In a dispatch dated September 3, 1889 (see U. S. Consular Reports, No. 112, January, 1890, which may be referred to for full information at that date concerning British mail contracts and steamship subsidies paid by foreign governments) the U. S. consul at London stated:
"The British Government does not grant subsidies, in the general sense of that term, to any steamship company, but the post-office authorities make contracts for the conveyance of mails to the different parts of the world with the steamship companies having steamers sailing to those ports."
Such is still the fact.
The British secretary of state for foreign affairs, under date of April 2, 1894, in reply to the inquiry of this Bureau, addressed through the proper official channels, transmitted copies of the naval estimates for 1893-'94 and 1894-'95, containing statements of the amounts voted by Parliament on account of the subsidies payable under the head of the "Reserve of merchant cruisers," and added: "The only other Government payments to the mercantile marine of this country are those made by the post-office for the carriage of mails, and these are not really subsidies, though they are sometimes called so incorrectly."
The British admiralty pays relatively a small sum ($165,000) annually to twenty-eight of the fastest of British mail steamers, aggregating 185,000 gross tons, to be available for transportation of troops in case of emergency. This arrangement originated in the trouble and expense in which the British Government was involved some years ago, when war with Russia was apprehended, and still later in transporting troops hurriedly to Egypt at the time of the revolution of Arabi Bey. Its object is not to encourage the merchant marine, but purely a naval and military economy, prompted by experience to meet the requirements of British foreign and colonial policies. (The conditions of this arrangement are quite fully set forth in U. S. Consular Report No. 112, already referred to.) The British naval estimates for 1894-95 (p. 95) give the present arrangement of admiralty subsidies, which does not differ materially from last year's, as follows:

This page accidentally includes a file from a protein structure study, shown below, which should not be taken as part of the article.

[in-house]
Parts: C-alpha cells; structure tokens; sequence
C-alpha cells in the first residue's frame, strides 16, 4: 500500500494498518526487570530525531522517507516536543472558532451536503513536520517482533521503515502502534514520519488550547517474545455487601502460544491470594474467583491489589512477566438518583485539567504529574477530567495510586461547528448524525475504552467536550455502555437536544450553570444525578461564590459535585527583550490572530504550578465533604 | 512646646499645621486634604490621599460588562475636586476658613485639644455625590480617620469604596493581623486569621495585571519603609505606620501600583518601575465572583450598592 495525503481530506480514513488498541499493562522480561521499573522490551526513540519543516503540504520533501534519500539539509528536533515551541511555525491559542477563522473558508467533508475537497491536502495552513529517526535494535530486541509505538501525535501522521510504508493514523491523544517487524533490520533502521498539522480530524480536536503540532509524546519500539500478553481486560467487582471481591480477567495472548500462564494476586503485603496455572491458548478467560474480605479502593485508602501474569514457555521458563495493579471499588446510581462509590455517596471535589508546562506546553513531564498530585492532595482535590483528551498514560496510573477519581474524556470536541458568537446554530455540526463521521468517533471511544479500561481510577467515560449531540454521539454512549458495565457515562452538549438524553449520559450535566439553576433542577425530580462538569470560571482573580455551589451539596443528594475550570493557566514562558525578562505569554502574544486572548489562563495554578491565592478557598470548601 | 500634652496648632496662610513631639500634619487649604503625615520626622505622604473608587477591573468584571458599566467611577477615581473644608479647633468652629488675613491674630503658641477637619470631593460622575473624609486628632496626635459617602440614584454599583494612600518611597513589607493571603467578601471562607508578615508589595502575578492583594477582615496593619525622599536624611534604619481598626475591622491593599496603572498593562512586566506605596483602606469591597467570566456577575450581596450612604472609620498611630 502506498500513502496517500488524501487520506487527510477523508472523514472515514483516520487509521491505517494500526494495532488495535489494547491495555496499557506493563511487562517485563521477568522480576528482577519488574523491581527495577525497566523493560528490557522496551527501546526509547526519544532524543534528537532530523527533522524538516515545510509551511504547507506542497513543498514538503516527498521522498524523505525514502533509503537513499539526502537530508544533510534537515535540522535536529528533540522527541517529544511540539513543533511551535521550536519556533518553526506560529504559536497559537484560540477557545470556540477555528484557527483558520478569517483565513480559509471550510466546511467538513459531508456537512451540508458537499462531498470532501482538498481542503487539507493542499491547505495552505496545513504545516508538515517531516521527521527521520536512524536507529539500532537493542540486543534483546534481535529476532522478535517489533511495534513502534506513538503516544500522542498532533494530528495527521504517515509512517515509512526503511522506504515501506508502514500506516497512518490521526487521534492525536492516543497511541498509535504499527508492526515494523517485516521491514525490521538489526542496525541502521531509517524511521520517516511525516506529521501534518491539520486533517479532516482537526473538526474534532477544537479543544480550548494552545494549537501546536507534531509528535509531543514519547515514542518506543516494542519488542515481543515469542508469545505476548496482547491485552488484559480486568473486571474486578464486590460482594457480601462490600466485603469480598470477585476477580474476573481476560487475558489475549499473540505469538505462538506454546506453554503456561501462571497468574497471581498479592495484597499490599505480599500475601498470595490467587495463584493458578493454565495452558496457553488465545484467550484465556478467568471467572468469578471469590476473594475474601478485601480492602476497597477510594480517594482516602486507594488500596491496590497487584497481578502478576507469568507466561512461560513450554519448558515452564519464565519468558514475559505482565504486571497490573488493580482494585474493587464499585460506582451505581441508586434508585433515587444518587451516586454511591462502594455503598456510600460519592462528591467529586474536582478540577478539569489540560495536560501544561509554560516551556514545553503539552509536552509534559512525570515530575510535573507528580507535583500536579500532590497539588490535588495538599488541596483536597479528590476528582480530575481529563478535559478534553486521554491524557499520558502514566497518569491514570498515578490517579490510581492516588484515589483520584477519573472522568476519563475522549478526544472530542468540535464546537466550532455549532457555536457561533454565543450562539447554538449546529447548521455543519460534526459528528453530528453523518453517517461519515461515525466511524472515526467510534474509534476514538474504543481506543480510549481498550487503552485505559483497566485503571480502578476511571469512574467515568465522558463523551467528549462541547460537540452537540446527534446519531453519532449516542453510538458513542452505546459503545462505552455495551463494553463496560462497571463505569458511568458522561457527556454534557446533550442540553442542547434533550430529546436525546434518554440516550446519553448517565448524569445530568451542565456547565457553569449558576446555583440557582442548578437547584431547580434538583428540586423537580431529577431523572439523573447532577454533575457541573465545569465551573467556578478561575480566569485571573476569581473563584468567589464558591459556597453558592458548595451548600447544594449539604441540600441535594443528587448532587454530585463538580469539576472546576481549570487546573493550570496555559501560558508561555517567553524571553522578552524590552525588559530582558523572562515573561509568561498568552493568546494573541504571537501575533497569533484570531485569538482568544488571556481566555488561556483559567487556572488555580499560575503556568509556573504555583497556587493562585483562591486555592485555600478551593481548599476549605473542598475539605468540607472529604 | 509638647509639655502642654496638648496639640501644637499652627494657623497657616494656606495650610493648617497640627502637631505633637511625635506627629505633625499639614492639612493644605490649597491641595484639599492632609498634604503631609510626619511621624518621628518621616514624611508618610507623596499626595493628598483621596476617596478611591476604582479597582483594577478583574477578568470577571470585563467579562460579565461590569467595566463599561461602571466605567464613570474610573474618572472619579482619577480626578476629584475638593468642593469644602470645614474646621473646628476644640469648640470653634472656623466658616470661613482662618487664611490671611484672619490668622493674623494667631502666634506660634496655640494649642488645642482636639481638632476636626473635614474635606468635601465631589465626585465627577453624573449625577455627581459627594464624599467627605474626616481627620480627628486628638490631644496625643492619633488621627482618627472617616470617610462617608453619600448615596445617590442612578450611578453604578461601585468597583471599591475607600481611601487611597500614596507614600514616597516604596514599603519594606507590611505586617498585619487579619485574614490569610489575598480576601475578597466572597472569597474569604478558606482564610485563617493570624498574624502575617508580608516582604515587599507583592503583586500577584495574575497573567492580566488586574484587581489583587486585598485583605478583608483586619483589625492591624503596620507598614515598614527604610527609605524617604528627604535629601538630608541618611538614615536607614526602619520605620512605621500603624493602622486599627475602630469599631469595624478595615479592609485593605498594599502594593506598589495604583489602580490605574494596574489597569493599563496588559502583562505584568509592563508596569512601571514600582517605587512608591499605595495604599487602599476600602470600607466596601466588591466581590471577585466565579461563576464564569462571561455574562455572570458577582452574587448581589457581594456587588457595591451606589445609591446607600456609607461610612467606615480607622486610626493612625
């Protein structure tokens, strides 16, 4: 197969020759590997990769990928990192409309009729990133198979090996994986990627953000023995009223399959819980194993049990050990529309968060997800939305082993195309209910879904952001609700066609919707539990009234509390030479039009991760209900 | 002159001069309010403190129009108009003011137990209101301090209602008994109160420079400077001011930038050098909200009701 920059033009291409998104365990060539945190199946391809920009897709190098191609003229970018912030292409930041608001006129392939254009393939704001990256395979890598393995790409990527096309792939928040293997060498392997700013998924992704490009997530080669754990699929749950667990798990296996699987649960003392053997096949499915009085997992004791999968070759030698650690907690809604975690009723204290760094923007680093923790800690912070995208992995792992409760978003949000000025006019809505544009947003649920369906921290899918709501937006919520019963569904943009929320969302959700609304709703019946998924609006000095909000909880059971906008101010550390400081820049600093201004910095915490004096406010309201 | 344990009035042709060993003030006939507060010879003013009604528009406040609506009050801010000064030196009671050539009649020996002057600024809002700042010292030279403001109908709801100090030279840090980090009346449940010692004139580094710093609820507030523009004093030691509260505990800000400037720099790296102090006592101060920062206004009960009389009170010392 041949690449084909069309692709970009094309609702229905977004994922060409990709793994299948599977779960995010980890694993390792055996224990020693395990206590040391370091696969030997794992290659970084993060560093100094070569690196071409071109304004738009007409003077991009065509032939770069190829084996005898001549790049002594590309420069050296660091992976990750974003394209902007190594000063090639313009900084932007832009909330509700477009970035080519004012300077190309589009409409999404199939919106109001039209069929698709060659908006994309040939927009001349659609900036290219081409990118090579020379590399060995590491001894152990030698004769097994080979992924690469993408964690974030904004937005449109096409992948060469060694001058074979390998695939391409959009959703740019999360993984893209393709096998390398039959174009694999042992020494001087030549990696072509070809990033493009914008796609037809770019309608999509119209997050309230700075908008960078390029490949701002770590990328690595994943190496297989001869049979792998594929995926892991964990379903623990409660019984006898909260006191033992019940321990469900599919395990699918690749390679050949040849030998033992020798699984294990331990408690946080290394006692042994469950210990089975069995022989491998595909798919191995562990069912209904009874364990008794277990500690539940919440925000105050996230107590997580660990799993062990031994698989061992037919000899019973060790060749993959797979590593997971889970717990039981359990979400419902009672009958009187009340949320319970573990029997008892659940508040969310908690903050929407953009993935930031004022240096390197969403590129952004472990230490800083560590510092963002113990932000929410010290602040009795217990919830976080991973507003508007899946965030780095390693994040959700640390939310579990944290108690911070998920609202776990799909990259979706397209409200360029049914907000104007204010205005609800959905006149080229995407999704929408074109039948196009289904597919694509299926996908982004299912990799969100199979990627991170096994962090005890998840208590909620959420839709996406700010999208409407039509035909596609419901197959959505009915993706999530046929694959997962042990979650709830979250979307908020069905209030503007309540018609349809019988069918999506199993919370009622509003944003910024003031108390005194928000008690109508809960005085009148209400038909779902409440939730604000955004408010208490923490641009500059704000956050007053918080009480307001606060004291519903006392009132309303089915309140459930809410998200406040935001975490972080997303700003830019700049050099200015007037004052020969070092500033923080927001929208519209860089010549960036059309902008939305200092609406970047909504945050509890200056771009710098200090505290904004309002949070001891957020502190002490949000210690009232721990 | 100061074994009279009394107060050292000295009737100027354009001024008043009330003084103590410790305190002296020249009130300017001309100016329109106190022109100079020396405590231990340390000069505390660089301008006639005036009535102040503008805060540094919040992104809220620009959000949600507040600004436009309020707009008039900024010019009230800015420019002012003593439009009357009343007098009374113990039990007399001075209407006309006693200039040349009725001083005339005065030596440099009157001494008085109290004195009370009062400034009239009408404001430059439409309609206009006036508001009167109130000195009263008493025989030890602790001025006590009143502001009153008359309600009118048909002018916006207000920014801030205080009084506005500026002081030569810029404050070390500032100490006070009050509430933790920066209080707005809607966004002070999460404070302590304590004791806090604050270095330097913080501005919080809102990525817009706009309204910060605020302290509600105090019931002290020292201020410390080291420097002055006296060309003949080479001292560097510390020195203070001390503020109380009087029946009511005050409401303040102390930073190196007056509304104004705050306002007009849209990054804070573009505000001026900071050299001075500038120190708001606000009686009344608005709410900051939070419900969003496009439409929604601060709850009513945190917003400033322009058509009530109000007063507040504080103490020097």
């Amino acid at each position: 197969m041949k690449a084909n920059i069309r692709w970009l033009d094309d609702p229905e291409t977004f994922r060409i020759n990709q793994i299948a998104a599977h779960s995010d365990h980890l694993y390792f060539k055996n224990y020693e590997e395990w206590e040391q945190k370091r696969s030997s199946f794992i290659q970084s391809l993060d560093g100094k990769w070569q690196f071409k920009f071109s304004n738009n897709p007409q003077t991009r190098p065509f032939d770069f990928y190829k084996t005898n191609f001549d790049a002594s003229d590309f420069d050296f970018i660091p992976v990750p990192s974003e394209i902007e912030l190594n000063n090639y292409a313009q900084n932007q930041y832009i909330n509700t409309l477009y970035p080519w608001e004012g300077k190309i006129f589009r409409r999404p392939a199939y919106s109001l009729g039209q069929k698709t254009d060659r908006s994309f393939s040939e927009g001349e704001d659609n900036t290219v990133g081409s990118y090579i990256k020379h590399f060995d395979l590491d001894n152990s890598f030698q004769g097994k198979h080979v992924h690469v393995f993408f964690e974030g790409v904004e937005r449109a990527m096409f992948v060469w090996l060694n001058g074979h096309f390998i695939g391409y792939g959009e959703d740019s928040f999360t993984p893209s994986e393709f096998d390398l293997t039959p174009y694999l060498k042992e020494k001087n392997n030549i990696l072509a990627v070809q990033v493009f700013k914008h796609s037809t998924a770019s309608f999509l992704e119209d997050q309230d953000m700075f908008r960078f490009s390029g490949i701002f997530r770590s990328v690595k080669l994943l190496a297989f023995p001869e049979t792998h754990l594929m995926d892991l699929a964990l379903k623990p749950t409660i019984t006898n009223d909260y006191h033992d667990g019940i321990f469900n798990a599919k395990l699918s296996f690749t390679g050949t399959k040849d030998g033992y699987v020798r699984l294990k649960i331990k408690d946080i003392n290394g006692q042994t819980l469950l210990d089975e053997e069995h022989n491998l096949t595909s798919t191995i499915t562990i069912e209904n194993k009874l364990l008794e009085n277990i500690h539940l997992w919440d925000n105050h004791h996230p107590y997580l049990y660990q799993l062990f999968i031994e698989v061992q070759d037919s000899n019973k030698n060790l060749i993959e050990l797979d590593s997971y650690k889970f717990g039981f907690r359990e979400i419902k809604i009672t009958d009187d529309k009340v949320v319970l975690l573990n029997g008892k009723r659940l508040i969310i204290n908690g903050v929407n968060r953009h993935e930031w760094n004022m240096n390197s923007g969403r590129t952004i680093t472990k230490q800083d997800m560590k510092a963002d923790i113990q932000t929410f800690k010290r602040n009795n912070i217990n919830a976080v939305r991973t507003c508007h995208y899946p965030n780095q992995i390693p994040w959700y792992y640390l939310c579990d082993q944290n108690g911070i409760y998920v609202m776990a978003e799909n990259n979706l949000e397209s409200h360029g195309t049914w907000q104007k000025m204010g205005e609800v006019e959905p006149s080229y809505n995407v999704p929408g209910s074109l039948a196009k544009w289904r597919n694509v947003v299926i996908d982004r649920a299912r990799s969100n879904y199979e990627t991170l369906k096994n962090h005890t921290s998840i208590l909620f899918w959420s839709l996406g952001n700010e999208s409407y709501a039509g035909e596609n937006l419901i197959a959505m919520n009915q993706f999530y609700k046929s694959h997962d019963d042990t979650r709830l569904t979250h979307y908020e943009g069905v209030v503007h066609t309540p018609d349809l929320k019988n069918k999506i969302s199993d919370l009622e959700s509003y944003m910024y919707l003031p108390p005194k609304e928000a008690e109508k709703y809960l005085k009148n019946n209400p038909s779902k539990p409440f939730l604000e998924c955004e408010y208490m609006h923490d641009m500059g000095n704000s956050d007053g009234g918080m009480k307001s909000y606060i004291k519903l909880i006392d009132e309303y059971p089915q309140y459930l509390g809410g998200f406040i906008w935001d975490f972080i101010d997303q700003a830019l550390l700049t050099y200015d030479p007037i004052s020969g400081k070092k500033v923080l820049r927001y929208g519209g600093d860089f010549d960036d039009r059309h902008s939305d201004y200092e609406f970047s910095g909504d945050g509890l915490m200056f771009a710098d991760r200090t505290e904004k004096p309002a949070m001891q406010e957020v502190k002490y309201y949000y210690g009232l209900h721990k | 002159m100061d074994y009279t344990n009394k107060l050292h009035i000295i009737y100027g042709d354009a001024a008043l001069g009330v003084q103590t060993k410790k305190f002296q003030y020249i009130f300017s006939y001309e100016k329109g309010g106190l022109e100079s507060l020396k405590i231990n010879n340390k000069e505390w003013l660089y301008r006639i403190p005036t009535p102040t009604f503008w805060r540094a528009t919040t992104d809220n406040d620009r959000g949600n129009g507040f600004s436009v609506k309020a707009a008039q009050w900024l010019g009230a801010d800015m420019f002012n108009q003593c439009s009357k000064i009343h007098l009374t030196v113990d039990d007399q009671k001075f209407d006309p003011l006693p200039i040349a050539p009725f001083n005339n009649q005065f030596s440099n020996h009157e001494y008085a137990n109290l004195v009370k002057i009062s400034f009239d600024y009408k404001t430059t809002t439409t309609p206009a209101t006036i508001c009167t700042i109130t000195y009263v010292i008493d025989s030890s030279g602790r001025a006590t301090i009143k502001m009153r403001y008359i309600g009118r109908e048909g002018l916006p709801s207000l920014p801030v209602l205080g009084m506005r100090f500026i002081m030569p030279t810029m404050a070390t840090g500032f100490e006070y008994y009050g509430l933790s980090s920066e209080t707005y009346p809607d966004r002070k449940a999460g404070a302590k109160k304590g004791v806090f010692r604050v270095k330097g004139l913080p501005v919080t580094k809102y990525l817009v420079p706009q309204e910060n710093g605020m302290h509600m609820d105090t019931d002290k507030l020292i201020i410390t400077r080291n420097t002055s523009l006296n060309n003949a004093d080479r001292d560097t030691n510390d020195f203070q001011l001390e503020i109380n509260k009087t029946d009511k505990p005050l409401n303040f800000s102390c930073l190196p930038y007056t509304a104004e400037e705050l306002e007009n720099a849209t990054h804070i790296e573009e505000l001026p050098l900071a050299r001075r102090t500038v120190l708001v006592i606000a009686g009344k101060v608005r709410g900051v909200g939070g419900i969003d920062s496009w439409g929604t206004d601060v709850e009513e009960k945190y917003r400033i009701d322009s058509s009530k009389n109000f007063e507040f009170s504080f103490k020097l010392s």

Reserve merchant cruisers and subsidies payable.
The report of the British postmaster-general for the fiscal year ending March 31, 1894 (pp. 42-43), shows the payments for carrying foreign and colonial mails for last year as follows: The first column giving the routes; second column, the contract price for the service, or the actual payment where compensation is based on the extent of service rendered and not on a lump-sum contract; third column, the penalties for delays and overtime; fourth column, the contributions of the colonies toward the contract sums of the second column; the fifth, estimated receipts from postage; and sixth column, the excess of expenditures over receipts and colonial contributions. (£$1.86.)
*The payments in these cases depend upon the amount of correspondence conveyed by the packets. These sums represent the imperial share of the cost of the service.
For parcels post.
*The payments in these cases depend upon the amount of correspondence conveyed by the packets. These sums represent the imperial share of the cost of the service. For parcels post.
The total of payments, £771,073, is in excess of the actual payments for the year, which are reported by the postmaster-general at £710,585. The difference is due in part to the fact that the contracting corporations frequently fall short of the rigid terms of the Government requirements as to speed and incur the penalties for overtime. Thus the report of the Peninsular and Oriental Steamship Company, printed in Appendix L, shows its payment for mail contracts was about $15,000 short of the contract price, that sum having been deducted as penalties for overtime. The mail payments, £710,585, and the Admiralty subsidies, £33,847-which were paid to mail steamers entirely-amount to £744,432.
The terms of the three colonial contracts (Col. con.) have not been ascertained. The New Zealand mail contract for some years was held by an American corporation (the Oceanic Steamship Line, Spreckels & Co.) and as all the vessels of the line are American, except the Zealandia (a bill to admit which to American registry is pending in the House of Representatives), it is evident that the purpose of the contract was not to subsidize British shipping, but solely to establish mail facilities.
That the object of these contracts is not to subsidize shipping, but to obtain the quickest, cheapest, and most reliable means of mail communication, is shown by the fact that the mails for Australia, India, and China are not generally shipped by steamer from British ports, but from Brindisi or Naples. The British Government pays French and Italian railroads, not British steamships, very large sums for carrying the mails for the East many hundreds of miles, as far in fact as it is conveniently practicable to carry them by rail. The amount thus not paid to British steamships but to foreign railroads is not stated, but is understood to be about $450,000. That it is considerable is indicated by the following from this year's report of the postmaster-general:
"The successful negotiation concluded last year with the Italian Government, which resulted in a saving of over £12,000 a year in the cost of conveyance of Indian mails by special train through Italy, has been followed by a concession from the French postal administration whereby a further saving will be effected, estimated at £7,500 a year."